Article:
“Beef production declined over the past 3 years while the world added 300 million more people. Food prices are going to remain high and volatile. The tide is lifting. I see no reason for the dynamics to go the other way. I expect higher beef prices,” Stewart says.

The U.S. stands to benefit more than other beef-producing nations, and already has. In 2011, U.S. beef owned 33 percent of the market in the eight largest international beef buying countries, Stewart says. Compare that to five years earlier, when the U.S. claimed only 16 percent of those markets.

“That’s a very strong indicator of how competitive we are and what the future holds for us,” Stewart says.

The immediate outlook is about as good as it could possibly be for cow-calf producers, says Kevin Good, CattleFax senior market analyst. “I’m expecting positive margins and record high calf prices. We’re going to have a lot of 5-weight calves sell for $2 per pound this year,” he says.

Stocker/backgrounders should also profit in 2012, though their margins will be narrower than cow-calf producers’. The troubling side of the industry comes in the nation’s feedlot sector.

“Feedlots are going to be negative for the year. For them, risk management is the important thing,” Good says.

Feedlot managers will have to figure expenses carefully and buy cattle wisely.

“I expect a $300 per head range in highs and lows in 2012,” says Blach, the Cattlefax CEO. “The feeding industry has seen a 60 percent increase in credit needs since 2009. Fed cattle breakevens will be in the mid $130’s by summer.”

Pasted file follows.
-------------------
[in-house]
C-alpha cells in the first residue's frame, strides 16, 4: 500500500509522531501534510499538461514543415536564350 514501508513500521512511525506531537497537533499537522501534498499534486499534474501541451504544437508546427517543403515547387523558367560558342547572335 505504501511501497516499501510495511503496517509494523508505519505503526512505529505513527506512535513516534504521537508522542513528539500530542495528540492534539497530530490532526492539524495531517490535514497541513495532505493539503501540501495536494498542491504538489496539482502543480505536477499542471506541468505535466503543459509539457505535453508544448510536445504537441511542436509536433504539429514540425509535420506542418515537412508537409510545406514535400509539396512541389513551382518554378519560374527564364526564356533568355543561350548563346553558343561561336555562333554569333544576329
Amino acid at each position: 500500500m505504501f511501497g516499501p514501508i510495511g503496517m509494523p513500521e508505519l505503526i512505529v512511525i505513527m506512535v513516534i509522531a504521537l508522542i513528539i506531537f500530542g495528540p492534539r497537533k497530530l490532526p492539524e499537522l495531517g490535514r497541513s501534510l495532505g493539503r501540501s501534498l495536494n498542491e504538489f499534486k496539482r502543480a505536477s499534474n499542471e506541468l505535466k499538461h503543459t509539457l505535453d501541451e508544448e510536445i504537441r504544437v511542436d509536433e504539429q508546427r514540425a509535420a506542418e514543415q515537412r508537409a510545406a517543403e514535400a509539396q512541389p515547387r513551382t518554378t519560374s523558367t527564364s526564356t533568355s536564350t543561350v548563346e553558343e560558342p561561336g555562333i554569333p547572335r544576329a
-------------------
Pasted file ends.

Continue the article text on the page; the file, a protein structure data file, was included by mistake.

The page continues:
Blach cautions everyone in the beef business to keep a cool head.

Cautions and warnings

“Don’t get caught up in the euphoria. These are dangerous times when we get all the people running in the same direction. Markets make corrections. Markets work, and they will continue to work. We will grow the cow herd over the next several years,” he says.

While it is entirely possible that cow numbers will indeed increase, it will not happen quickly or easily. For one thing, there must be enough quality bulls to produce those extra first-rate calves the export markets demand.

“The reality is that we need to find 3 million head over the next 5 years, and we’re still killing off cows. In order to expand, we have to have more replacement heifers and bulls to breed them. If you figure 20 to 30 cows per bull divided by a million, that tells you there’s going to be a great deal of demand in the registered cattle business,” says Joe Massey, International Brangus Breeders Association executive vice-president.